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Marty Paich: Wikis


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Marty Paich
Birth name Martin Louis Paich
Born January 23, 1925(1925-01-23)
Origin Oakland, California, U.S.
Died August 12, 1995 (aged 70)
Occupations Pianist, composer, arranger, producer, music director and conductor
Instruments Piano, Accordion

Martin Louis "Marty" Paich (b. January 23, 1925, Oakland, California – d. August 12, 1995, Santa Ynez, California) was an American pianist, composer, arranger, producer, music director and conductor.

In a career which spanned half a century, he worked in these capacities for such artists as Frank Sinatra, Barbra Streisand, Sarah Vaughan, Stan Kenton, Ella Fitzgerald, Mel Tormé, Ray Charles, Aretha Franklin, Linda Ronstadt, Jack Jones, Neil Diamond, Stan Getz, Sammy Davis Jr, Michael Jackson, Art Pepper, Ethel Azama, and a hundred others.

However, his name is essentially unknown outside professional circles. He took little interest in self-promotion, never acquired a personal agent, happily saw his business affairs managed by his capable first wife, Huddy, and as soon as finances permitted decamped Los Angeles for a ranch in the Santa Ynez Valley north of Santa Barbara. There, he engaged his twin fantasies of riding horses and operating a private museum devoted to the saddles, books, rifles and guns of the American west. For a boy raised in urban Oakland California, this was a charmed leap.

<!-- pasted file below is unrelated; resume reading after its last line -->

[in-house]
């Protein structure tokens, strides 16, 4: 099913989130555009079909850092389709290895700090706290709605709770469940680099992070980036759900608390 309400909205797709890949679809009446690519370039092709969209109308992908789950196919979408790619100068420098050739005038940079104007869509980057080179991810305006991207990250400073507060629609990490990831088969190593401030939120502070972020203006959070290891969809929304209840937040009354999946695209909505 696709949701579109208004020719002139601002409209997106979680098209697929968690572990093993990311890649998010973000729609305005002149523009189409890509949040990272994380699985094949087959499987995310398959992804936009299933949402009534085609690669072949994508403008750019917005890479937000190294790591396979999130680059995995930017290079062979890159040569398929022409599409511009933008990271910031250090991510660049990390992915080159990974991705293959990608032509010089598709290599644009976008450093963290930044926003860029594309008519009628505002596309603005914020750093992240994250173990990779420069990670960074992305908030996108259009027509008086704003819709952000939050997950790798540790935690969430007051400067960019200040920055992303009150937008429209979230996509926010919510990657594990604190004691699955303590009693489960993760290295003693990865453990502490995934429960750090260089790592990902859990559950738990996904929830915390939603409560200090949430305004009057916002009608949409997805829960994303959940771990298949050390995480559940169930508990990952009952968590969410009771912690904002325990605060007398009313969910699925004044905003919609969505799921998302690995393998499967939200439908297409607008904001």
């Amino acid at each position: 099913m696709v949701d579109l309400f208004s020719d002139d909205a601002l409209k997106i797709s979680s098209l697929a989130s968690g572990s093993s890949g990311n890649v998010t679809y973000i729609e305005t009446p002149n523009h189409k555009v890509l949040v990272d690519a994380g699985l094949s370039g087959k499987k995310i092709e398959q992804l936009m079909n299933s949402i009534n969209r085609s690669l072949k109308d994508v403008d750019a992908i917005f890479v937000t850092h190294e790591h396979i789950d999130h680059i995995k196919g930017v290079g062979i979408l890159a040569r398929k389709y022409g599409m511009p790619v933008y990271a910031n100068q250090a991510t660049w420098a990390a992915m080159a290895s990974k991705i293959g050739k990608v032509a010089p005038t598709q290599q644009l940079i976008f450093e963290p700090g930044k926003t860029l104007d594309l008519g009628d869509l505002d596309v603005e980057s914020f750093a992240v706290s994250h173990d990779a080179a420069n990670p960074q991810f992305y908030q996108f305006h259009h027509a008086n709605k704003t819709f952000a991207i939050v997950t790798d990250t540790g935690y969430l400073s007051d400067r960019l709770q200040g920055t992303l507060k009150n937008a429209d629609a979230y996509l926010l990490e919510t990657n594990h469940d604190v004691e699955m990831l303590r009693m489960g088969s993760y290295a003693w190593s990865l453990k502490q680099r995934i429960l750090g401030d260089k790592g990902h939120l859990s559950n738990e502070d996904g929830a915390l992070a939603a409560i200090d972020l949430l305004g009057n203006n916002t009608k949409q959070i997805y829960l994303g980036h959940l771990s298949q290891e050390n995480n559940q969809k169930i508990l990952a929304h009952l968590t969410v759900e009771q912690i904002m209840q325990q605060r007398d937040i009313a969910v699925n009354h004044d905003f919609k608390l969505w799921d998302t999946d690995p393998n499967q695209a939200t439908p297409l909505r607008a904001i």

Early life

His earliest music lessons were on the accordion, and thereafter on the piano. By age 10, he had formed the first of numerous bands, and by age 12 was regularly playing at weddings and similar affairs. Paich first attended Cole Elementary School in Oakland. After graduating from McClymonds High School, he attended a series of professional schools in music, including Chapman College, San Francisco State University, the University of Southern California, and the Los Angeles Conservatory of Music, where he graduated in 1951 magna cum laude with a Master's degree in composition.

His private teachers included Mario Castelnuovo-Tedesco (studying in his home at 269 South Clark, in Beverly Hills) and Arnold Schoenberg. The Gary Nottingham Orchestra provided his earliest paying work as arranger; together with Pete Rugolo he wrote some of that band's best-known charts. Paich served in the U.S. Army Air Corps during World War II, there leading various bands and orchestras and helping build troop morale.

Professional career

From the beginning of his professional career, he also learned music in the time-honored ways: he transcribed countless tunes and charts from recordings, he attended innumerable concerts, and he sat-in on a thousand jams. And from the beginning, Paich had an extraordinary ear for style, and tremendously eclectic taste. These gifts would serve him well in his career and provide the opportunity to work in an amazingly large circle of musicians.

After finishing his formal studies, Paich took a series of jobs in the Los Angeles music and recording industry. These included arranging (and playing) the score for the Disney Studio's full length animated film Lady and the Tramp, working as accompanist for vocalist Peggy Lee, playing piano for Shorty Rogers' Giants, touring with Dorothy Dandridge, and providing arrangements for many local bands in Los Angeles.